Startup Nation is alive and well in international news. In fact, two of The Times of Israel’s most-read articles this week spotlighted impressive Israeli ingenuity in the fields of medicine and environmental studies.
In the first, Startup Israel editor Shoshanna Soloman tells readers how researchers at the Technion–Israel Institute of Technology and Bar-Ilan University have developed technology they hope will help inhibit the progression of Alzheimer’s disease.
She writes that research has previously shown that administering a specific protein, called “neural growth factor,” inhibits damage to the cholinergic mechanisms and slows the disease’s progression. Delivering the protein to the target area is not a simple task, however, because the brain is shielded by the blood-brain barrier from infiltration by bacteria and harmful substances in the blood.
Now, the Technion and Bar-Ilan University researchers say they have created nanoscale silicon chips that could meet this challenge. The chips allow the insertion of the curative protein directly into the brain and its release at the targeted tissue. The world awaits results from upcoming clinical trials.
Israeli team uses silicon chip to deliver Alzheimer’s-busting protein to brain: In Technion, Bar-Ilan trials, nanochip ferries ‘neural growth factor’ — which combats neurodegenerative diseases — and releases it where needed, overcoming blood-brain barrier
On the environment beat, writer Sue Surkes shares a story of little bacteria that could make a global difference. She writes that in a remarkable breakthrough that could pave the way toward carbon-neutral fuels, researchers at the Weizmann Institute of Science have produced genetically engineered bacteria that can live on carbon dioxide rather than sugar.
The extraordinary leap could lead to the low-emissions production of carbon for use in biofuels or food that would also help to remove excess CO₂ from the atmosphere, where it is helping to drive global warming.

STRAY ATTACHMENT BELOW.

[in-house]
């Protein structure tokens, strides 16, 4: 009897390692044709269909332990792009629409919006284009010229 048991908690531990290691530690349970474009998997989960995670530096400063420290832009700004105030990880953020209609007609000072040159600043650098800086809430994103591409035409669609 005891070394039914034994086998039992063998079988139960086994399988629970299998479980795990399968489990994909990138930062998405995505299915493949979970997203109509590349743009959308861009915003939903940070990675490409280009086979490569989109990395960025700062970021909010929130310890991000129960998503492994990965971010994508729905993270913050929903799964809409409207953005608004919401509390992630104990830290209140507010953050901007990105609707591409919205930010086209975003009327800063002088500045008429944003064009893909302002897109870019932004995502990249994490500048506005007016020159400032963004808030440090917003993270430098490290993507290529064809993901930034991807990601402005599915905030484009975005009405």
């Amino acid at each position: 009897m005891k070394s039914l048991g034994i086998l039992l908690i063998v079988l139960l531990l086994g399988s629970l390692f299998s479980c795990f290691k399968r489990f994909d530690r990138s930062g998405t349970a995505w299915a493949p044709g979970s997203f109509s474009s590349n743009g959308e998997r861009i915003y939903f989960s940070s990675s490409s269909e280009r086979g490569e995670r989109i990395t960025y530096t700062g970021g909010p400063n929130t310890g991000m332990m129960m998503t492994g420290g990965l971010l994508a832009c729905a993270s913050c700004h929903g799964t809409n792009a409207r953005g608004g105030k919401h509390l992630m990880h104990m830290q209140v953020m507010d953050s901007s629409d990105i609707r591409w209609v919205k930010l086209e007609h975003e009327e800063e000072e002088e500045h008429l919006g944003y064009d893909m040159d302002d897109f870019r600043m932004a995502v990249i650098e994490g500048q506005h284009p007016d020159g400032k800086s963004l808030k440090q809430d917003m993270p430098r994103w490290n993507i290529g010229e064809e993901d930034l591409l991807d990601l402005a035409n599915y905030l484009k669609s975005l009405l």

Through genetic engineering, scientists have enabled the bacteria to convert CO₂ into organic carbon, substituting the energy of the sun — a vital ingredient in the photosynthesis process — with a substance called formate. After a year, some of the bacteria descendants made the complete switch to CO₂, following evolutionary changes in just 11 genes.
In possible climate breakthrough, Israel scientists engineer bacteria to eat CO₂: Decade-long research at Weizmann Institute could pave way for low-emissions production of carbon for use in biofuels, food, and help remove excess global warming CO₂ from air
Two weeks before general elections in the United Kingdom, Britain’s Chief Rabbi Ephraim Mirvis has come out against Labour candidate Jeremy Corbyn in an acknowledged unprecedented intervention into partisan politics.
Founding Times of Israel editor David Horovitz analyzes why Mirvis penned his bombshell oy gevalt op-ed in this era of “a new poison” in England. “The chief rabbi would have realized that his article would cause a furor — though it likely resonated still more than he would have anticipated.”
‘A new poison’: Why the UK chief rabbi broke the mold to confront Jeremy Corbyn: Aware the Labour leader could walk triumphantly into 10 Downing Street on December 13, Ephraim Mirvis evidently decided silence was not an option
Move over Black Friday: Amazon is taking over the world, one free-shipped-to country at a time. Culture editor Jessica Steinberg writes that while she initially figured people would order Instant Pots and hard-to-find household items and electronics, she quickly realized that many expat Americans are ordering toilet paper and baby wipes, zipper storage bags, deodorant, lip balm and dry erase markers.
“Huh?” she asks: “Can’t you get all that at a local Shufersal or Super-Pharm?” As she delves deeper into this fascinating world of online sales, she writes, “I had to wonder, was I missing out on some good deals?”
With free shipping to Israel, Amazon has expats filling up their carts again: Americans once despondent over having to settle for what’s on offer locally are now luxuriating in imported toilet paper, scented garbage bags and anything else on offer under $75
At 40, firecracker top US comedian Tiffany Haddish is finally having her bat mitzvah. The twist? The African-American performer only realized she has Jewish roots — through her Eritrean father — in the past several years.
In an interview with our film writer Jordan Hoffman, Haddish discusses her favorite Hebrew letters and her new Netflix special, “Black Mitzvah.”
Tiffany Haddish says ‘She ready’ for onscreen Netflix bat mitzvah: African-American Jewish comedian/actress celebrates her ‘Black Mitzvah’ at 40, in a program streaming from December 3. But while it may be funny, the occasion is no joke for her
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